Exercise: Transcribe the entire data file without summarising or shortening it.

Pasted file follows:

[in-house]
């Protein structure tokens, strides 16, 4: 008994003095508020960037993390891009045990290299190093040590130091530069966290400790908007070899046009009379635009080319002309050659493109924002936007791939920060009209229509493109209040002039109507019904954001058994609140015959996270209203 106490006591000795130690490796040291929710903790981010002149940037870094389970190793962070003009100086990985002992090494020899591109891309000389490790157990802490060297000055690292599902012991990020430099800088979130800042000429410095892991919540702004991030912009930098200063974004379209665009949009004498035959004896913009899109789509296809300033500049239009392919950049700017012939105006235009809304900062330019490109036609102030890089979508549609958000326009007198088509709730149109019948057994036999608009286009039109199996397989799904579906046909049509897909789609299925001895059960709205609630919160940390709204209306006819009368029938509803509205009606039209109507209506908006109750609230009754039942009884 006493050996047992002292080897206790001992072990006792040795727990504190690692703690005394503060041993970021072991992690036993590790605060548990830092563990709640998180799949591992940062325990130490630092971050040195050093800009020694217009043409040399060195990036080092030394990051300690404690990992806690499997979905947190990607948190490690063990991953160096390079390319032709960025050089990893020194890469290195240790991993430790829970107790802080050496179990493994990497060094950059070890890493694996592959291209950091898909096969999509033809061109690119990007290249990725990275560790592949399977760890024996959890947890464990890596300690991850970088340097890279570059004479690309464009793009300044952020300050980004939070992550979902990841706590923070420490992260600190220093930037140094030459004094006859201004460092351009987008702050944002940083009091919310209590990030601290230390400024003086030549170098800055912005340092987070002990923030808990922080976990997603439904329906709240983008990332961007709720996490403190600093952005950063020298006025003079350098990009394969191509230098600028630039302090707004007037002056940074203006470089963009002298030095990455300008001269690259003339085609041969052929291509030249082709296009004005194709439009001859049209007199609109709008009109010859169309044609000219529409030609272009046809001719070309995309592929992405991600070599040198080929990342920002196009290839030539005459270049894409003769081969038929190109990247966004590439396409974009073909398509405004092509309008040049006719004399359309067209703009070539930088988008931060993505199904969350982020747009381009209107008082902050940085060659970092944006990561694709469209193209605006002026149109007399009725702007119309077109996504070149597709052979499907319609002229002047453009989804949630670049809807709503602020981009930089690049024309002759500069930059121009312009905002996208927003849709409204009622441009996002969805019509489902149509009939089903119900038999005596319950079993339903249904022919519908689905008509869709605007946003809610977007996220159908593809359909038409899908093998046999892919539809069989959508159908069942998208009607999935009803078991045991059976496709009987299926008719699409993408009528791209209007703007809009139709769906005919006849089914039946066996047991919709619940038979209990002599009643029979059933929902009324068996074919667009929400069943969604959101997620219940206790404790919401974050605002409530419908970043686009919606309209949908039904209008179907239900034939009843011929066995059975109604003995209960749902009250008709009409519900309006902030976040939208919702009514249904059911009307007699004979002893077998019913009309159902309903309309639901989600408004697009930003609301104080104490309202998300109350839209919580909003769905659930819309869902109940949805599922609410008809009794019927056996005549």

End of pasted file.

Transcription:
[in-house]
């Protein structure tokens, strides 16, 4: 008994003095508020960037993390891009045990290299190093040590130091530069966290400790908007070899046009009379635009080319002309050659493109924002936007791939920060009209229509493109209040002039109507019904954001058994609140015959996270209203 106490006591000795130690490796040291929710903790981010002149940037870094389970190793962070003009100086990985002992090494020899591109891309000389490790157990802490060297000055690292599902012991990020430099800088979130800042000429410095892991919540702004991030912009930098200063974004379209665009949009004498035959004896913009899109789509296809300033500049239009392919950049700017012939105006235009809304900062330019490109036609102030890089979508549609958000326009007198088509709730149109019948057994036999608009286009039109199996397989799904579906046909049509897909789609299925001895059960709205609630919160940390709204209306006819009368029938509803509205009606039209109507209506908006109750609230009754039942009884 006493050996047992002292080897206790001992072990006792040795727990504190690692703690005394503060041993970021072991992690036993590790605060548990830092563990709640998180799949591992940062325990130490630092971050040195050093800009020694217009043409040399060195990036080092030394990051300690404690990992806690499997979905947190990607948190490690063990991953160096390079390319032709960025050089990893020194890469290195240790991993430790829970107790802080050496179990493994990497060094950059070890890493694996592959291209950091898909096969999509033809061109690119990007290249990725990275560790592949399977760890024996959890947890464990890596300690991850970088340097890279570059004479690309464009793009300044952020300050980004939070992550979902990841706590923070420490992260600190220093930037140094030459004094006859201004460092351009987008702050944002940083009091919310209590990030601290230390400024003086030549170098800055912005340092987070002990923030808990922080976990997603439904329906709240983008990332961007709720996490403190600093952005950063020298006025003079350098990009394969191509230098600028630039302090707004007037002056940074203006470089963009002298030095990455300008001269690259003339085609041969052929291509030249082709296009004005194709439009001859049209007199609109709008009109010859169309044609000219529409030609272009046809001719070309995309592929992405991600070599040198080929990342920002196009290839030539005459270049894409003769081969038929190109990247966004590439396409974009073909398509405004092509309008040049006719004399359309067209703009070539930088988008931060993505199904969350982020747009381009209107008082902050940085060659970092944006990561694709469209193209605006002026149109007399009725702007119309077109996504070149597709052979499907319609002229002047453009989804949630670049809807709503602020981009930089690049024309002759500069930059121009312009905002996208927003849709409204009622441009996002969805019509489902149509009939089903119900038999005596319950079993339903249904022919519908689905008509869709605007946003809610977007996220159908593809359909038409899908093998046999892919539809069989959508159908069942998208009607999935009803078991045991059976496709009987299926008719699409993408009528791209209007703007809009139709769906005919006849089914039946066996047991919709619940038979209990002599009643029979059933929902009324068996074919667009929400069943969604959101997620219940206790404790919401974050605002409530419908970043686009919606309209949908039904209008179907239900034939009843011929066995059975109604003995209960749902009250008709009409519900309006902030976040939208919702009514249904059911009307007699004979002893077998019913009309159902309903309309639901989600408004697009930003609301104080104490309202998300109350839209919580909003769905659930819309869902109940949805599922609410008809009794019927056996005549």